4) It's quite remarkable that it took 69 games into the season for Travis Green to get the hook out and lift his starting goaltender. But that's what happened at the 14:17 mark of the opening period once Vegas made it a 5-1 hockey game. Jacob Markstrom, who was heroic in Vegas last weekend, had his night come to a premature end and he was replaced by Thatcher Demko who needs playing time and mopped up over the remaining 45 minutes. Markstrom stopped 11 of the 16 shots he faced and didn't get much support from the skaters in front of him. It's hard to pin much of the blame on any of the goals on the starter, but obviously allowing five goals on 16 shots was far from his finest night. Green said he considered lifting Markstrom at 4-1 -- which is when I would have made the switch -- but the coach really had no choice three minutes later when the Golden Knights scored again. At that point, it was a mercy hook for Markstrom who deserved better from his teammates last weekend and again on Saturday night. Demko gave up one goal -- a friendly fire deflection off Josh Leivo's stick -- on the 17 shots he faced. The Knights seemed to lose interest in scoring over the final 30 minutes of the hockey game so it's hard to accurately assess Demko's night other than to say any playing time is good playing time for the young netminder.
5) Antoine Roussel was in no mood to discuss setting a career-high for points in a season. The feisty winger picked up an assist on Bo Horvat's second period goal to give him 30 points in 64 games. He very nearly reached the milestone earlier in the hockey game when he sprung Elias Pettersson on a first period breakaway. Roussel was back in his familiar spot on left wing with Bo Horvat to start the game. And that's where he should stay over the remaining 13 games. In his return to the line-up after missing 10 games with a pair of cracked ribs, Jake Virtanen started the game on right wing on that line, but was swapped out after the first period. I'd stick with Roussel-Horvat-Virtanen and Josh Leivo-Elias Pettersson-Brock Boeser as my top two lines for a while. Outside of a goal in Arizona, Tanner Pearson has done very little in his six games as a Canuck to warrant any more time above a third line role. Pearson didn't manage a shot attempt on Saturday night and was on the ice for three of the Golden Knights first five goals including the 3-0 goal when he couldn't contain Tomas Nosek at the side of the Canuck net.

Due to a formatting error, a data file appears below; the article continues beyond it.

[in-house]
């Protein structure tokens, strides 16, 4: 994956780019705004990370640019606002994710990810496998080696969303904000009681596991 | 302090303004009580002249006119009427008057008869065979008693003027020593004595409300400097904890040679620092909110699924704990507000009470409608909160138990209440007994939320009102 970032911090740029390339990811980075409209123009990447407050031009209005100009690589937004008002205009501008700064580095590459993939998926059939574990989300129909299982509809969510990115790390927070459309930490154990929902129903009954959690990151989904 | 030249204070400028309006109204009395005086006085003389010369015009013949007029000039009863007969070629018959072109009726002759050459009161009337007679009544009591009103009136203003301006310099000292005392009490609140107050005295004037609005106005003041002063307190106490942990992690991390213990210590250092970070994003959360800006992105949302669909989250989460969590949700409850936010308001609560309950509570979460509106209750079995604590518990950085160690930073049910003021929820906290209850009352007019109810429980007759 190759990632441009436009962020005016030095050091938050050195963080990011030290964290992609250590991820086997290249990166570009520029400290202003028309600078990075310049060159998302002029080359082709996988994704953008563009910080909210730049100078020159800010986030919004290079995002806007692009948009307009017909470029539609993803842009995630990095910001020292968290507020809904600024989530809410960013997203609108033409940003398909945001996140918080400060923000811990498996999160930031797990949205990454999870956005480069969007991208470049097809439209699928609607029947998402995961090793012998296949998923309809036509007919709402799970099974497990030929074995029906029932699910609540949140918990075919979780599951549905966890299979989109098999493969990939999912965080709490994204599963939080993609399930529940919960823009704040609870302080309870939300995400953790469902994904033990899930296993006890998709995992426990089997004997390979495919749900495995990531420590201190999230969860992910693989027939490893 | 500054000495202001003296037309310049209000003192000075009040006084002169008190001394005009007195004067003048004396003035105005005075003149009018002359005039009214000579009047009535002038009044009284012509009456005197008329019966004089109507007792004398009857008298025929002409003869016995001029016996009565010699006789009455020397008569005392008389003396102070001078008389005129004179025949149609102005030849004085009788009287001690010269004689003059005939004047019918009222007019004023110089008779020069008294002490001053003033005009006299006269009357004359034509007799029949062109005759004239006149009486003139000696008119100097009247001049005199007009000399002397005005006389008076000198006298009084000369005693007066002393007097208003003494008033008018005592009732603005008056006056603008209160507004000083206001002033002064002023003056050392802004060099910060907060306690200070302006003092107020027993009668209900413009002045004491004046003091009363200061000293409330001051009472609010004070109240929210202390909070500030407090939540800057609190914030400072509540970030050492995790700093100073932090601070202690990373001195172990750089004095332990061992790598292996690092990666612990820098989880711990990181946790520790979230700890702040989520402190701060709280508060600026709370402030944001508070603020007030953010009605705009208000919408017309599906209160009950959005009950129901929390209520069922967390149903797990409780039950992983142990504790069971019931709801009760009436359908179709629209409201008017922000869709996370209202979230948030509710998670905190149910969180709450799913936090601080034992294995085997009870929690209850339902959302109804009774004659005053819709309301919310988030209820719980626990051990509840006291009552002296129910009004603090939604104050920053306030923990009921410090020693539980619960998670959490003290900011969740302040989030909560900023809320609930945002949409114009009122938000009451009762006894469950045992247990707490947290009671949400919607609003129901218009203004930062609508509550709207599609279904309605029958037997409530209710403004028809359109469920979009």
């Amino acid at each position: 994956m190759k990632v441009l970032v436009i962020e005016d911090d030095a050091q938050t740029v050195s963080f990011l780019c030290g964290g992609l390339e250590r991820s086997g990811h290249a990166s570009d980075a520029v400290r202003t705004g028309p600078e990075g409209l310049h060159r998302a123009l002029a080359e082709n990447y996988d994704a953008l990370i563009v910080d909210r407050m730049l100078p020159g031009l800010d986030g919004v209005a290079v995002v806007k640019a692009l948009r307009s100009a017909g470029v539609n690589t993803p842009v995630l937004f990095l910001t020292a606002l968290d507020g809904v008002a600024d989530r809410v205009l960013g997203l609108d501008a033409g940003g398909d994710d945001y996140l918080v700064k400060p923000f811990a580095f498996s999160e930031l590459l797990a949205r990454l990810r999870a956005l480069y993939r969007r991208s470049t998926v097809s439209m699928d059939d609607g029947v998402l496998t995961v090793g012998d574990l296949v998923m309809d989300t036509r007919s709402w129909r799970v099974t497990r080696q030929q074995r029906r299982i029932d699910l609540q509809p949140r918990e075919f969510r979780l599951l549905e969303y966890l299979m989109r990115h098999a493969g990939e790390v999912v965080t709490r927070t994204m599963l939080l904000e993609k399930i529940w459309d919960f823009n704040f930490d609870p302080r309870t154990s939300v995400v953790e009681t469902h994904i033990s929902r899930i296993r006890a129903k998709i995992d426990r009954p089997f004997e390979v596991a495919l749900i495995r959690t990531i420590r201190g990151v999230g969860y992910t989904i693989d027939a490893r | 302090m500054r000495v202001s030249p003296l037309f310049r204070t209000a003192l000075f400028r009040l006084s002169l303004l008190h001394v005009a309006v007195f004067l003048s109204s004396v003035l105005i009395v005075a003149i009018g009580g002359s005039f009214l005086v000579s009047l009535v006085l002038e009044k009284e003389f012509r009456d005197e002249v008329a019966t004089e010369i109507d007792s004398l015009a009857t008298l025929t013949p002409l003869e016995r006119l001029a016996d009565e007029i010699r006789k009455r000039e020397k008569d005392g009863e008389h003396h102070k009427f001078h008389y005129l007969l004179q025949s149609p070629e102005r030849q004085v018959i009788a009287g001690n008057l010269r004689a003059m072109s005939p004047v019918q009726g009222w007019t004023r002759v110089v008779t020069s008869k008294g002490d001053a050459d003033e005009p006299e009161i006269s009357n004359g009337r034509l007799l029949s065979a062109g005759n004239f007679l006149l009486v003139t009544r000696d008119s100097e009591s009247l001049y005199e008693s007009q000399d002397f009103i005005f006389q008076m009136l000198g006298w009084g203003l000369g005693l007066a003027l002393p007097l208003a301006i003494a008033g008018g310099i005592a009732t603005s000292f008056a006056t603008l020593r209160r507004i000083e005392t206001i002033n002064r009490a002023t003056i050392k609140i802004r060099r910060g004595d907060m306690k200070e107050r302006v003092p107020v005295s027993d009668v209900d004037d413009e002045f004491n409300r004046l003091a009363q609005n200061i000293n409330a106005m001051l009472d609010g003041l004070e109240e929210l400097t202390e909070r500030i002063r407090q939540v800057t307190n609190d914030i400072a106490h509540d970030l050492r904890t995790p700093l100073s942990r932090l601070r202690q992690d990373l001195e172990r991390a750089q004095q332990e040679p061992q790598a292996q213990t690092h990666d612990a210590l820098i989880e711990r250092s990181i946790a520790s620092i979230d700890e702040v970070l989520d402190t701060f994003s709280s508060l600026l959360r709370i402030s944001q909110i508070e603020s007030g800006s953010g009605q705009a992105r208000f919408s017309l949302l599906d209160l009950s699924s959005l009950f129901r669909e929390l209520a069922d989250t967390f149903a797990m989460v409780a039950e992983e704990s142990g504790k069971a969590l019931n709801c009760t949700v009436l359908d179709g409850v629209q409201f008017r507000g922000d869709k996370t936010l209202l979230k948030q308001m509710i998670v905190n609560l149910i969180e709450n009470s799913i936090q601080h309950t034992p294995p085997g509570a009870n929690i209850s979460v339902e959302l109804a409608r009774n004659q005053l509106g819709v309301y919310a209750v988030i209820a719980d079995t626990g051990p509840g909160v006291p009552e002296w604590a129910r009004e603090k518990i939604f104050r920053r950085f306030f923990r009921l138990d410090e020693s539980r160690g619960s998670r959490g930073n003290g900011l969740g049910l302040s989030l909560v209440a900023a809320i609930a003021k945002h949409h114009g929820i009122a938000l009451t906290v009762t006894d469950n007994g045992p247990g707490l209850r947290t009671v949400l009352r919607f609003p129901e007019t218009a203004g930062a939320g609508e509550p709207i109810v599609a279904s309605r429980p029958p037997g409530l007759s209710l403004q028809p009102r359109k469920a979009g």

6) Some may question the benefit to Quinn Hughes of joining a team in a tailspin. But Brock Boeser was in Hughes' skates just two years ago and made the jump from college to the NHL for the final nine games of Willie Desjardins' tenure behind the Canucks bench. A little history lesson: the Canucks won Boeser's debut in Minnesota and promptly lost the remaining eight games. It seems Boeser has managed to shake off any lingering effects of that first taste of NHL action. And he spoke following Saturday's loss about how much those nine games meant to him and what Hughes can learn when he signs and leaves college life behind. Boeser said he gained confidence by scoring four times in those nine games, he discovered the speed of the NHL game and how much he needed to work on specific aspects of his game that first summer. He sounded legitimately excited about the addition of Hughes to a sagging line-up that can certainly use any shot in the arm in can get these days. There is no timeline for Hughes' arrival in Vancouver, but all indications point to him being signed, sealed and delivered early in the week. He can't get here soon enough.